The Short Sightedness of ‘Housing First’ Solutions to Homelessness

By November 18, 2016News

(Written by Dennis Bone for the Times of San Diego)

Homelessness throughout the San Diego region is at epic proportions, despite the millions of dollars spent annually to address this issue.

For years I have been reading about 5 and 10 year plans to end homelessness and they have all failed; and now a new approach called “housing first” is all the rage. As a pastor in North San Diego County, I have been actively involved with helping homeless individuals and families for over 25 years and can tell you first hand that although housing is essential, housing alone will never solve this issue or even slow it down.

The solution is not in spending more money around programs that seek to contain the homeless or simply address the symptoms of homelessness, rather it’s to adopt a completely different model and approach to this cycle of poverty that continues to adversely impact men, women, children and communities.

The mission of Solutions for Change, located in North County San Diego, is to solve family homelessness. With this goal in mind, Solutions for Change has pioneered an innovative and sustainable solution for homeless families in our community, an effort that has led more than 800 families and 2,000 children out of homelessness since 1999. Solutions for Change has implemented a “university model” in which Solutions engages the families in a partnership that creates permanent transformation over a 1,000 day period. Each family is provided access to the skills, knowledge and resources they need to gain and maintain physical, emotional, spiritual, mental and financial health. This model addresses all of the factors that caused their homelessness, not just the loss of housing, in order to equip parents to permanently resolve these underlying factors.

Unfortunately, this is not the way most communities, including downtown San Diego, approach the issue of homelessness. These types of positive outcomes and personal success stories are not what we see in the city of San Diego. I believe that it is not an issue of not enough money or caring people.San Diego is full of caring people in churches, non-profits and city government. It’s first and foremost a design issue, rooted in how one see the homeless, engages the homeless and the desired result that you envision: both for the homeless and the community.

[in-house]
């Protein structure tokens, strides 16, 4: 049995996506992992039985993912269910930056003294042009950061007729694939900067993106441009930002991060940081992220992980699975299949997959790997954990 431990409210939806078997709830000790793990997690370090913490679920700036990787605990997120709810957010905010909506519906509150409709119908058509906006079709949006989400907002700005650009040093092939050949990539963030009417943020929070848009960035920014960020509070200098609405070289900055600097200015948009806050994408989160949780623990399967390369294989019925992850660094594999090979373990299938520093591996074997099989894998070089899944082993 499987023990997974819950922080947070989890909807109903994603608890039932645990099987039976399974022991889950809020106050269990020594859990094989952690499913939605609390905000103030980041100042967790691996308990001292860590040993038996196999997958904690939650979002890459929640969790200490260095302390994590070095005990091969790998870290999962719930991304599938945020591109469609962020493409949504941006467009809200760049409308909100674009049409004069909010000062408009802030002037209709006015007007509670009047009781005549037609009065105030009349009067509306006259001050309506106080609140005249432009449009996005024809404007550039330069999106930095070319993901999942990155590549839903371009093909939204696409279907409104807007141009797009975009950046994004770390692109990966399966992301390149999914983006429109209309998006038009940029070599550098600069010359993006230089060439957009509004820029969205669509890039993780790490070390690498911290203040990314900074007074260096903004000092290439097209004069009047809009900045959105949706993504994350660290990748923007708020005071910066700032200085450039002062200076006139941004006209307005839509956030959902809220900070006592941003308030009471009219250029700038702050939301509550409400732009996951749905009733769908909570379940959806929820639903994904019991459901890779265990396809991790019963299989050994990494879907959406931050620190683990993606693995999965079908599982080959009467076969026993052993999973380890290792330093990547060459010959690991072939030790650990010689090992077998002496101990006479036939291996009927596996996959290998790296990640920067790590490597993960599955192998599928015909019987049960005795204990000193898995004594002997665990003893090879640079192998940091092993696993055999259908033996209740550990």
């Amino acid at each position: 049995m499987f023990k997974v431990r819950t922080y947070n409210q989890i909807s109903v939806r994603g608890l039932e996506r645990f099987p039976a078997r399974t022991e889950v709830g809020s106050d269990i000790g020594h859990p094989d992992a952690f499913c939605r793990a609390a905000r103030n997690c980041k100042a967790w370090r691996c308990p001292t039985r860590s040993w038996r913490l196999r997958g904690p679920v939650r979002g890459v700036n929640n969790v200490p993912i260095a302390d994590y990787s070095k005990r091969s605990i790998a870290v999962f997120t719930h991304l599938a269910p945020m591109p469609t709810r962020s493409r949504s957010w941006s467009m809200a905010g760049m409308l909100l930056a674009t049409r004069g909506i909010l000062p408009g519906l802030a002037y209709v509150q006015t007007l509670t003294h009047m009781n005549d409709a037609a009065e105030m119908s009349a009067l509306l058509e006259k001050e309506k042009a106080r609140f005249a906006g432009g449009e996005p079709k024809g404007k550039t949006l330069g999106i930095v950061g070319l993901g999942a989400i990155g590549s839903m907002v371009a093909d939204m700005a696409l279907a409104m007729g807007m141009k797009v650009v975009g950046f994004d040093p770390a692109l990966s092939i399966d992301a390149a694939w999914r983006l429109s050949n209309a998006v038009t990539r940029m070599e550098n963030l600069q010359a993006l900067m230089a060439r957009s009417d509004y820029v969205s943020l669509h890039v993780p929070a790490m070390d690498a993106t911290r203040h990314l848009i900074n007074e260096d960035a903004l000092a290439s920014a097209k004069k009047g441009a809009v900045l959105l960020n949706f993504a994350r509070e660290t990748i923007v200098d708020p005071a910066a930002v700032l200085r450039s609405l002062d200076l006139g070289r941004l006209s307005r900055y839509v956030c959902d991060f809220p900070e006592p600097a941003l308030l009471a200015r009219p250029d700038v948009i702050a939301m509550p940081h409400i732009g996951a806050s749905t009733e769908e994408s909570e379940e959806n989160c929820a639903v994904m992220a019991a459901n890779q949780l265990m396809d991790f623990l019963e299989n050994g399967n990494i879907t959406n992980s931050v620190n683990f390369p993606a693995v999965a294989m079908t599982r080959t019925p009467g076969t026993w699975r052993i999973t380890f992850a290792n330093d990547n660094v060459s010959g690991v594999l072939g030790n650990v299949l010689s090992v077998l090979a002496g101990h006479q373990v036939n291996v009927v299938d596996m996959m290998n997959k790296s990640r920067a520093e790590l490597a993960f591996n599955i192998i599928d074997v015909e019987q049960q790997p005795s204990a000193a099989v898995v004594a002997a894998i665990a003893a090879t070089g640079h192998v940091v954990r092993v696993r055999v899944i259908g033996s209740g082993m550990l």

Imagine for a moment the homeless man currently sleeping outside the mayor’s office in downtown San Diego, two years from now working in the mayor’s office as a productive member of the San Diego community. Imagine again that the homeless woman sleeping under the bridge at Petco Park, next season is working in Petco Park. This will not happen when a community continues to see the homeless as liabilities that need to be displaced or contained behind a door, so as to be out of sight and off the streets. It won’t happen when non-profits continue to chase money for failed programs instead of changing their model in ways that will produce success. It won’t happen if churches and faith groups primarily focus on transactions and symptom relief at the expense of accountability and true change.

I have worked closely with hundreds of families from the first day they arrived at Solutions for Change until the time they graduated from the program.  They came to Solutions homeless, most withlittle or no hope for the future.  They became homeless for many different reasons: addiction, unemployment, lack of education, unhealthy or violent relationships, mental illness, criminal behavior, poor decision making, etc. They chose to come to Solutions for Change because they wereseeking change and wanted a better life for themselves and their children. 

Not one of them would say that simply giving them housing and offering them optional services would have permanently solved their homelessness. In fact for the majority it would have made things far worse. Yet this is what housing first promotes: free or subsidized housing with optional service.  This is the model that the Federal government is promoting and funding; and that many communities around the country, including San Diego, are adopting.

The Solutions for Change model equips and empowers families stuck in the churn of dependency,poverty, and addiction. Those who come to Solutions for Change, like many in the homeless population, truly want a solution, not just a place to live. Housing may solve an immediate need, and be an important first step, yet unless it is just one step to the path to freedom, self-sufficiency and responsibility, this issue of homelessness will not be effectively solved for either the homeless or the community.

Deborah Crable Donated $24.48